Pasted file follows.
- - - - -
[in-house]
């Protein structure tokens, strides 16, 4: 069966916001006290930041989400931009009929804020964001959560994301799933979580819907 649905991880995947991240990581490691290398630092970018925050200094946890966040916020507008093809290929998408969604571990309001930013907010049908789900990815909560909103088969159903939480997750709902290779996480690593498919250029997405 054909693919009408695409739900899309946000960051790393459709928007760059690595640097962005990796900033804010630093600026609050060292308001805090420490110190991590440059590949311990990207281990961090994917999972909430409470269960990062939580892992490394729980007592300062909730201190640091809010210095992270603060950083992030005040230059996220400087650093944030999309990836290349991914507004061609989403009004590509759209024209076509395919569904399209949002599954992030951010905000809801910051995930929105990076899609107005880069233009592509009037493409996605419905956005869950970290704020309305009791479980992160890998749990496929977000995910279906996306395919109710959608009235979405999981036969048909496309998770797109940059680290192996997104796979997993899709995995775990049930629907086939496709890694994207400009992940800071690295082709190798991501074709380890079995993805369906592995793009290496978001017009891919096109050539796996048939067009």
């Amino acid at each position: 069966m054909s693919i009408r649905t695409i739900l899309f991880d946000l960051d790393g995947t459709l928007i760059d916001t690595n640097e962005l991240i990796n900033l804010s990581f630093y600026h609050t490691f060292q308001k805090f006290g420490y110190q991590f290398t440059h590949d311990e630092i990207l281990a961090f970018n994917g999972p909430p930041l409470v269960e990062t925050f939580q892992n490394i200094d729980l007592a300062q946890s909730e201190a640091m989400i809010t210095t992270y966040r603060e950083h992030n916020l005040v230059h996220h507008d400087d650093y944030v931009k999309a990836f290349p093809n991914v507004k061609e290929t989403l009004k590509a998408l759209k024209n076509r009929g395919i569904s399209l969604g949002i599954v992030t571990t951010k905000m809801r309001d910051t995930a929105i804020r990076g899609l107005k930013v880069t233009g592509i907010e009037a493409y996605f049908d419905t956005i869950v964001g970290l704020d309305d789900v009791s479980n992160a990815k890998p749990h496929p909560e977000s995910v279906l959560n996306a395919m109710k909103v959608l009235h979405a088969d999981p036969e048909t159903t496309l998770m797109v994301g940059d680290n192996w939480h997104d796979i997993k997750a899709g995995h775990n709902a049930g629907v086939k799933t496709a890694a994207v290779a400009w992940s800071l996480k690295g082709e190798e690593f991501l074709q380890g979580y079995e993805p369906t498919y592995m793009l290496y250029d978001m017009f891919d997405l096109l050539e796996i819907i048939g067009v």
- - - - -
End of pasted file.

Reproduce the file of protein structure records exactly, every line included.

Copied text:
[in-house]
């Protein structure tokens, strides 16, 4: 069966916001006290930041989400931009009929804020964001959560994301799933979580819907 649905991880995947991240990581490691290398630092970018925050200094946890966040916020507008093809290929998408969604571990309001930013907010049908789900990815909560909103088969159903939480997750709902290779996480690593498919250029997405 054909693919009408695409739900899309946000960051790393459709928007760059690595640097962005990796900033804010630093600026609050060292308001805090420490110190991590440059590949311990990207281990961090994917999972909430409470269960990062939580892992490394729980007592300062909730201190640091809010210095992270603060950083992030005040230059996220400087650093944030999309990836290349991914507004061609989403009004590509759209024209076509395919569904399209949002599954992030951010905000809801910051995930929105990076899609107005880069233009592509009037493409996605419905956005869950970290704020309305009791479980992160890998749990496929977000995910279906996306395919109710959608009235979405999981036969048909496309998770797109940059680290192996997104796979997993899709995995775990049930629907086939496709890694994207400009992940800071690295082709190798991501074709380890079995993805369906592995793009290496978001017009891919096109050539796996048939067009």
């Amino acid at each position: 069966m054909s693919i009408r649905t695409i739900l899309f991880d946000l960051d790393g995947t459709l928007i760059d916001t690595n640097e962005l991240i990796n900033l804010s990581f630093y600026h609050t490691f060292q308001k805090f006290g420490y110190q991590f290398t440059h590949d311990e630092i990207l281990a961090f970018n994917g999972p909430p930041l409470v269960e990062t925050f939580q892992n490394i200094d729980l007592a300062q946890s909730e201190a640091m989400i809010t210095t992270y966040r603060e950083h992030n916020l005040v230059h996220h507008d400087d650093y944030v931009k999309a990836f290349p093809n991914v507004k061609e290929t989403l009004k590509a998408l759209k024209n076509r009929g395919i569904s399209l969604g949002i599954v992030t571990t951010k905000m809801r309001d910051t995930a929105i804020r990076g899609l107005k930013v880069t233009g592509i907010e009037a493409y996605f049908d419905t956005i869950v964001g970290l704020d309305d789900v009791s479980n992160a990815k890998p749990h496929p909560e977000s995910v279906l959560n996306a395919m109710k909103v959608l009235h979405a088969d999981p036969e048909t159903t496309l998770m797109v994301g940059d680290n192996w939480h997104d796979i997993k997750a899709g995995h775990n709902a049930g629907v086939k799933t496709a890694a994207v290779a400009w992940s800071l996480k690295g082709e190798e690593f991501l074709q380890g979580y079995e993805p369906t498919y592995m793009l290496y250029d978001m017009f891919d997405l096109l050539e796996i819907i048939g067009v």